When I was introduced to cerebrovascular physiology a couple years ago, the first piece of equipment I’ve worked with was transcranial Doppler. After having learned the technique to search flow velocity in the middle cerebral artery, the following was pretty clear to me: 1) a good quality Doppler signal was critical for subsequent interpretation and, 2) you first use a hand-held probe to search for the artery of interest and then switch to a frame-held probe (see figure below) to monitor, usually for a continuous period of time (for example, continuous infusion of vasopressors or endurance exercise), blood flow velocity.


That frame-held probe is appealing since, among other things, you need to keep the same angle of insonation throughout the study protocol in order to have reliable blood flow velocity data (because there is no way to know that angle of insonation with transcranial Doppler) especially in situations where the head is moving during data acquisition.

So, in the beginning of my training, the utilization of a frame-held probe was the way to go in cerebrovascular research since I had only worked with healthy volunteers/patients without head injuries…but what about these individuals for whom these head frames are most likely not tolerated ? Could we use hand-held probes and still be confident in our data acquisition ? What about stability and reliability of hand-held probes?

The main objective of an interesting study recently published by Saeed et al. was to compare cerebral blood flow velocity and cerebral autoregulation using a hand-held vs. frame-held probe.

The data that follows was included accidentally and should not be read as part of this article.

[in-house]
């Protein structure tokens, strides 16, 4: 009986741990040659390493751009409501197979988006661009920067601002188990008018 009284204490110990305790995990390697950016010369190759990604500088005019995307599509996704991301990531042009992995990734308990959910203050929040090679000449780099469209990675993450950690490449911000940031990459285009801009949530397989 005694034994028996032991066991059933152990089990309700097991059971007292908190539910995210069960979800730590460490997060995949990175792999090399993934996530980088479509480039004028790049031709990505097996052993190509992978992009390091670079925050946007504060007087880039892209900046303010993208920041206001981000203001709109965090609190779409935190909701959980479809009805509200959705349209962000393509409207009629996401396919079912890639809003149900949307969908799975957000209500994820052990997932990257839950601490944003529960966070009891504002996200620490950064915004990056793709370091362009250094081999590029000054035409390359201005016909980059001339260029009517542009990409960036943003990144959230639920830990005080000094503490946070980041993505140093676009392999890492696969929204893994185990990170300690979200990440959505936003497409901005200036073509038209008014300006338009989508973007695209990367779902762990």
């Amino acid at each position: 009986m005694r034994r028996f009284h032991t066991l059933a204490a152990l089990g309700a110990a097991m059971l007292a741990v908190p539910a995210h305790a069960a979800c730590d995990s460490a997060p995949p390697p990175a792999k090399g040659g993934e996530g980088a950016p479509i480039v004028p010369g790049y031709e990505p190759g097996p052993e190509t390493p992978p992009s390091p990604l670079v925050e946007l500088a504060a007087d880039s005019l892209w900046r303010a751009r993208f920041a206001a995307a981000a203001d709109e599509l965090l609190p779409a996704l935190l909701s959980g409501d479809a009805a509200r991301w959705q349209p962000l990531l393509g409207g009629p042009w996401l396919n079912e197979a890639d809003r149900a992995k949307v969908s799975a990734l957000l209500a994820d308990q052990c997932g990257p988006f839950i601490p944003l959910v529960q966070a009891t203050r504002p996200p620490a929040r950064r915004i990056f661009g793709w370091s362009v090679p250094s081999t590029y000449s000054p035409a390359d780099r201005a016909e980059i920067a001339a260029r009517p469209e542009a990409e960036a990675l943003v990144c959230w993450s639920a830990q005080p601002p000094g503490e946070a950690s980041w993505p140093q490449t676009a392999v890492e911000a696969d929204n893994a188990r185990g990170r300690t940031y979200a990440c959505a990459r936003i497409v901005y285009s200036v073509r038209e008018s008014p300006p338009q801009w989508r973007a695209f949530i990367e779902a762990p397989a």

Cerebral blood flow velocity (in the middle cerebral artery) was thus monitored with a frame-held probe or held in position by one investigator for 5 minutes (for each method) in 11 heatlhy volunteer. Hemodynamics was also monitored and cerebral autoregulation calculated for each period. These measurements were repeating in a subsequent visit. A total of 3 frame-held and 2 hand-held measurements were performed on both left and right sides at each visit.

The main findings of this study were:

1) no significant differences in cerebral blood flow velocity and cerebral autoregulation between the methods;
2) no significant difference between repeated measures on separate days for both cerebral blood flow velocity and cerebral autoregulation.
As highlighted by the authors:

(…) this is the first study to report that HH measurements of CBFv and ARI estimates are not statistically different from FH, which has important implications for bedside estimates of CBFv and ARI, particularly in traumatic brain injury (TBI) patients and neonates, where CBFv and ARI measurements form an important part of clinical assessment.

(HH: Hand-held; CBFv: cerebral blood flow velocity; ARI: cerebral autoregulation; FH: frame-held)

These results are very interesting and promising if one wants to investigate cerebral blood flow velocity with transcranial Doppler in patients who cannot tolerate a head frame. However, we have to note that a short period of recording was investigated in this study. It will be important to replicate this protocol with longer recording periods.


Saeed NP, Panerai RB, Robinson TG. Are hand-held TCD measurements acceptable for estimates of CBFv? Ultrasound Med Biol 2012 38(10):1839-44